The Five Best VPNs For 2019

At Lifehacker, we independently select and write about stuff we love and think you'll like too. We have affiliate and advertising partnerships, which means we may collect a share of sales or other compensation from the links on this page. BTW – prices are accurate and items in stock at the time of posting.

We last updated our list of best VPN providers in early 2018, but a lot has changed since then. Some popular choices have fallen out of favour of late, so we’ve had a look at what VPN users in Australia are recommending now and which services they have moved from.

It’s 2019 and having a reliable VPN is an essential tool for anyone connecting to networks they don’t trust. They’re also very handy if you want to browse the web without giving away your location. Some even let you access American Netflix and other geo-blocked sites with the click of a button.

There are literally thousands of different options to choose from, so using a search engine to pick the “best” can be pretty challenging. Based on our own use and after talking with experts and asking our friends and peers, here are the five VPN services we suggest will meet the needs of most people.


    At a glance:

  • Monthly Subscription: from $2.95 for a 12 month subscription
  • Over 2000 servers in 140+countries
  • Connection logs: No

PureVPN boasts multi-platform access including browser plug-ins as well as computer, smartphone and tablet apps. It is constantly ranked as one of the speediest VPNs available and is pitched at folks trying to access Netflix from outside their home country. That feature requires an extra purchase of a dedicated IP address.

PureVPN offers a 31 day money back guarantee so you can try it out to see if it delivers the performance and access you need.

Get it here.


    At a glance:

  • Monthly Subscription: from $US2.99 per month
  • Over 5000 servers in 60 countries
  • Connection logs: No

When I was looking for a VPN a couple of years ago, I settled on NordVPN. It’s a good value option that offers good privacy and a broad range of connection points. It offers a wide range of compatibility for a whole bunch of different devices and operating systems.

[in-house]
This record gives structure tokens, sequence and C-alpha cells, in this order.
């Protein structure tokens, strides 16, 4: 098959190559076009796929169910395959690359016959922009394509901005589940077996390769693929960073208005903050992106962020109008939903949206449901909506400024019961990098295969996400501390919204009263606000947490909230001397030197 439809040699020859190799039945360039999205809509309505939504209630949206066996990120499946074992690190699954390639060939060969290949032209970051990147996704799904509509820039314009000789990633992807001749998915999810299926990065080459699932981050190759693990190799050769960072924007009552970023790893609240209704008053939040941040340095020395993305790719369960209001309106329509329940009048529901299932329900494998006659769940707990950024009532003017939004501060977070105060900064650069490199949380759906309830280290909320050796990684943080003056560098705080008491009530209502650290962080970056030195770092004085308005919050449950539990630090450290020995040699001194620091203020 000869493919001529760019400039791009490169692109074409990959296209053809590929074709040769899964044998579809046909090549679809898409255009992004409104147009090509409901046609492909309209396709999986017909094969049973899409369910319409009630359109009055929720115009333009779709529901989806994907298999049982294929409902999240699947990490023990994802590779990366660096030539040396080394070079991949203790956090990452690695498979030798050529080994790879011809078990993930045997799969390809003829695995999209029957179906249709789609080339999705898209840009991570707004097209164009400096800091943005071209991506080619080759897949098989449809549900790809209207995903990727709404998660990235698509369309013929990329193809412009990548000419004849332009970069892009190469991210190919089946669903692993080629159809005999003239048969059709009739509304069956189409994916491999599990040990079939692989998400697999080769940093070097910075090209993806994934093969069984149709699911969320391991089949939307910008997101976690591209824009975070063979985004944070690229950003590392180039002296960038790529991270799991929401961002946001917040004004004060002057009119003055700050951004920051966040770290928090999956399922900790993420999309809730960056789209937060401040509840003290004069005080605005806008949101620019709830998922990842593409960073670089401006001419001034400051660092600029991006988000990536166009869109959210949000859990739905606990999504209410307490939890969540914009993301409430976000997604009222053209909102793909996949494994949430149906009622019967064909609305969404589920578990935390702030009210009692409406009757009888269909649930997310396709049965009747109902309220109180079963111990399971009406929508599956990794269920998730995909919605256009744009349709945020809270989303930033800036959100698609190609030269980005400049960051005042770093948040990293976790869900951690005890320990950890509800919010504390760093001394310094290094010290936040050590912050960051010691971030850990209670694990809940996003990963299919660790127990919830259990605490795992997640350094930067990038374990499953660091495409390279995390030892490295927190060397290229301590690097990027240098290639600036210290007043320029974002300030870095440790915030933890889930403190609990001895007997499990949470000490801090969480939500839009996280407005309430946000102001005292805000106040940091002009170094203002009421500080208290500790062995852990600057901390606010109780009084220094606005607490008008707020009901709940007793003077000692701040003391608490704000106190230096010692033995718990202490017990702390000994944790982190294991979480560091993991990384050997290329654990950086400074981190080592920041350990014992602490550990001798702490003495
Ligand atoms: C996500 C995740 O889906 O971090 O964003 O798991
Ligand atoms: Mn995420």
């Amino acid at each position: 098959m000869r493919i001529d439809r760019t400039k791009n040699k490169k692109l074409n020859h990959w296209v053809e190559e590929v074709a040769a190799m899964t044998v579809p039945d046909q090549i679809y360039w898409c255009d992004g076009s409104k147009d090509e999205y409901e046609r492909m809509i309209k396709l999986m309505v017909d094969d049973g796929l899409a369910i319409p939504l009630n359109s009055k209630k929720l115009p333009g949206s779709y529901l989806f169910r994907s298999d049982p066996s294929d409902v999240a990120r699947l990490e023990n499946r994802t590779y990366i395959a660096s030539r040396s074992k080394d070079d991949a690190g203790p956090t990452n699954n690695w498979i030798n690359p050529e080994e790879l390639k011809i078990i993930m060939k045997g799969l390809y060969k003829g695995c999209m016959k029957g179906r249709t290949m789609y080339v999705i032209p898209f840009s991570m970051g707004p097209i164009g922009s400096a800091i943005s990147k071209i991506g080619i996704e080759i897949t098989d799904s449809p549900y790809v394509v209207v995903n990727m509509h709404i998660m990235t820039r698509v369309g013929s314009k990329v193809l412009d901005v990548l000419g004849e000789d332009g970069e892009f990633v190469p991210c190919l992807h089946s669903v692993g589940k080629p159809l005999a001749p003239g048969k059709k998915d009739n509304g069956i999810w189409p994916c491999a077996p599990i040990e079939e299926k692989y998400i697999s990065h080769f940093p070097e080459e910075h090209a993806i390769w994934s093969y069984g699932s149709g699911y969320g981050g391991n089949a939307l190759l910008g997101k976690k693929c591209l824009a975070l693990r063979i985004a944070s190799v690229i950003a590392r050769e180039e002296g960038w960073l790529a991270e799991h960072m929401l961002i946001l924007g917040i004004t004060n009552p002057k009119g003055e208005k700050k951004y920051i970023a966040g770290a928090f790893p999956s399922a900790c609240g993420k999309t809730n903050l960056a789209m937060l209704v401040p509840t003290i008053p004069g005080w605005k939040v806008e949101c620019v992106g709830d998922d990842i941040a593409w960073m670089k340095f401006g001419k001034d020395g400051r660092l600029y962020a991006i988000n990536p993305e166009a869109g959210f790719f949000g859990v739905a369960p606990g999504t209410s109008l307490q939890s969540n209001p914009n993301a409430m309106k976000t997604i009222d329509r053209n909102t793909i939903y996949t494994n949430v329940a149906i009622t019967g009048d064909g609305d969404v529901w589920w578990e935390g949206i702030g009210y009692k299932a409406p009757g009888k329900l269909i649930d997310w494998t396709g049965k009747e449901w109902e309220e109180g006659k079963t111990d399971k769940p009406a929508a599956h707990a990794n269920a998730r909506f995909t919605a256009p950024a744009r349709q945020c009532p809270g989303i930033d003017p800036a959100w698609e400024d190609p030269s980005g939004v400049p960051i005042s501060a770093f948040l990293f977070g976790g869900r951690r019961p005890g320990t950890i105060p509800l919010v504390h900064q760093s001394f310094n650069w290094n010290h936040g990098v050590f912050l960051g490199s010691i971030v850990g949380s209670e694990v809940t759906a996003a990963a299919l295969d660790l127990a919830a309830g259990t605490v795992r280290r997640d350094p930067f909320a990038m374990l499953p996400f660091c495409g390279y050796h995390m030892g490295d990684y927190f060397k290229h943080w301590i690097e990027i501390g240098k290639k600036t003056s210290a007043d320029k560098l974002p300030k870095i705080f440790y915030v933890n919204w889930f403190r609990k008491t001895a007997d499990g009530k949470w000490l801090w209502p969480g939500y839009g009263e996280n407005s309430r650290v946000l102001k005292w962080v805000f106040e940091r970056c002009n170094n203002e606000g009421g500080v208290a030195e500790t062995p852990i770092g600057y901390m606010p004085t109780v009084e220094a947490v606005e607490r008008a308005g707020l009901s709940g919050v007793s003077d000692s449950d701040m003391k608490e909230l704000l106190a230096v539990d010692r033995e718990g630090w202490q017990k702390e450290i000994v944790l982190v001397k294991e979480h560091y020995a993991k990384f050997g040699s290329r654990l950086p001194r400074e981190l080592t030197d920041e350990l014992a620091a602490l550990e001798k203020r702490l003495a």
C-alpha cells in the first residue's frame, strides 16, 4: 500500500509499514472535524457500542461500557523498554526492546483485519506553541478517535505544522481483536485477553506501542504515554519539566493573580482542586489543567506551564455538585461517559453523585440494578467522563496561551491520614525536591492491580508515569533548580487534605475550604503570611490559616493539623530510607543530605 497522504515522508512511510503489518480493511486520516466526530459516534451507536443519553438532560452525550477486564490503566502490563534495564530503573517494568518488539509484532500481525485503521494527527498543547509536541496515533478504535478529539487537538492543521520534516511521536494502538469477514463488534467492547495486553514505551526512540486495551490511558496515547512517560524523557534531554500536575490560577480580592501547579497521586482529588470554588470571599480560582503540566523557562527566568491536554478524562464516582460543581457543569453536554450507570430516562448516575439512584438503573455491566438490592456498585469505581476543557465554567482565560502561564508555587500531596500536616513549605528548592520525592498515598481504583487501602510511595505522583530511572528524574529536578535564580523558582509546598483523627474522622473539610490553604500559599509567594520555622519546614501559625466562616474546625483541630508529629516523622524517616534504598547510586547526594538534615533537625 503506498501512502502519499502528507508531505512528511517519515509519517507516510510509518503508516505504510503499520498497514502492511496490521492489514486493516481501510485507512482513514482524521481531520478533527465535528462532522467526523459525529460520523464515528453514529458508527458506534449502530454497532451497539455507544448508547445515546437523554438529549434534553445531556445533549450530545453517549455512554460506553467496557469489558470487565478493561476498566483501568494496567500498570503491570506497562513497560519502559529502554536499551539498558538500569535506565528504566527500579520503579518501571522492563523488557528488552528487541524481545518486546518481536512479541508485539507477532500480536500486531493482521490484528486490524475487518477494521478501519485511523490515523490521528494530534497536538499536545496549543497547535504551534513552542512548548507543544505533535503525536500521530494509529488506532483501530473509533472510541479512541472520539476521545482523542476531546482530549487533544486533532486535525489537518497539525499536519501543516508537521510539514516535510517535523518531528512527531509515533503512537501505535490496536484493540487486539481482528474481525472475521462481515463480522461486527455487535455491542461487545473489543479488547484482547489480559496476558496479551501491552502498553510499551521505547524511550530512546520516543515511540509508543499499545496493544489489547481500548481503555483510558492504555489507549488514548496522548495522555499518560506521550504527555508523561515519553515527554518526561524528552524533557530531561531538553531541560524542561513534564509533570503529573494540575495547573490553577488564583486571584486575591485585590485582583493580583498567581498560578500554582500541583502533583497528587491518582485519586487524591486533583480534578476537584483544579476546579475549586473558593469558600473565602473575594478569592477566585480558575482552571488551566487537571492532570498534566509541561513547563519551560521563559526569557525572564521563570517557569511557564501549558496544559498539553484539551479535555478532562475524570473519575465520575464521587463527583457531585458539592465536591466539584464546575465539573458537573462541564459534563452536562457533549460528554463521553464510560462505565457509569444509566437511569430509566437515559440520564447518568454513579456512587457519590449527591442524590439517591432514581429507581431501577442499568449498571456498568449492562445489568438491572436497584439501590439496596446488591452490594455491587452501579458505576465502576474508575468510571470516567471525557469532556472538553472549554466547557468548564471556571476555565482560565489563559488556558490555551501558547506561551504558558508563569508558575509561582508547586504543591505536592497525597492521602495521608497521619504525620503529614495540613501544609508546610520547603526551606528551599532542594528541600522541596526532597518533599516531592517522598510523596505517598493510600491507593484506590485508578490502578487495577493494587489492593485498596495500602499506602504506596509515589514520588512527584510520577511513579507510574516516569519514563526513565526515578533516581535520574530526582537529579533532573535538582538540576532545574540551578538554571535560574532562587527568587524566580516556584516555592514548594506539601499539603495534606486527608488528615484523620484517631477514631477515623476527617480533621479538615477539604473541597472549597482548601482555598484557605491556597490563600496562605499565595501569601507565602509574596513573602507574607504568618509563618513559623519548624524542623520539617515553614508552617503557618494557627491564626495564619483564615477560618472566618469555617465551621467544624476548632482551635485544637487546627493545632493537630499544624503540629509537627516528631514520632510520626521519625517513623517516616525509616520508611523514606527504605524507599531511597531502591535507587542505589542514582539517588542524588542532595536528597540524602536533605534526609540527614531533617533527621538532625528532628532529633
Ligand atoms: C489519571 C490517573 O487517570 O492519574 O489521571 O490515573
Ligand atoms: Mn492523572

My experience has been that it works reliably almost everywhere – China was a problem unsurprisingly – although performance can take a hit. It works on macOS, Windows 10, iOS and Android.

Get it here.


    At a glance:

  • Monthly Subscription: $9.95
  • Yearly Subscription: $40 ($3.33/month)
  • 250 VPN locations in 40 countries
  • Can you access US Netflix?: Yes (with troubleshooting)

While Ivacy isn’t quite as reputable as the other VPNs listed here, it’s dirt cheap for quite a speedy service – one speedtest on the Whirlpool forums had the VPN performing at the same speeds as their connection did without the VPN. At $1.33 a month (when you purchase a multi-year plan) it’s not a hard sell for anyone who might be strapped for cash. Just be careful about their 7-day money-back guarantee, which is only valid if less than 500mb in data transfers have been made.

While Ivacy do offer live chat support, the service isn’t available 24 hours a day – though you can leave a message for support staff to get back to you as soon as they’re able. Ivacy doesn’t keep logs and does have a kill switch, as well as allowing the connection of a decent 5 devices simultaneously.

Ivacy does seem able to unblock US Netflix, and though it can be a bit of a process that’s not unusual for anyone who’s been playing VPN hopscotch with Netflix. Their support staff are reportedly happy to help you connect.

It does have a slightly dodgy history of essentially bribing bloggers and reviewers with free subscriptions, however, so some of the more glowingly positive reviews and comments should be taken with a very large grain of salt.

Get it here.


    At a glance:

  • Monthly Subscription: Free for one device and three countries, then from 4/month
  • Swiss-based
  • Connection logs: No

Made by the same people that created the highly secure ProtonMail service, ProtonVPN routes all traffic through secure servers in Switzerland – a country highly regarded (or notorious depending on your perspective) for its focus on maintaining privacy.

Performance isn’t ProtonVPN’s strongest suit but it’s focus is strongly on privacy. It lacks the features and broad server coverage of others but that’s the price that’s paid for ensuring privacy.

Get it here.


    At a glance:

  • Yearly Subscription: ~US$130 ($8.32/month)
  • Servers in 94 countries, 160 locations
  • Connection logs: No

ExpressVPN enjoys a solid reputation and is recommended by many friends and experts. Performance is good and your IP address, location and other personal information is obfuscated to maintain your online privacy.

You can connect up to three devices at a time from one account which is handy if you’re using a smartphone, tablet and computer at the same time. It’s multi-platform with support for some smart TVs as well as all the usual computing and mobile devices OSes.

Get it here.

Honorable mentions:

Are there any VPNs that we missed out on that you’re using everyday? Have you had a good (or terrible) experience with any of the above? Let us know in the comments.


5 responses to “The Five Best VPNs For 2019”

Leave a Reply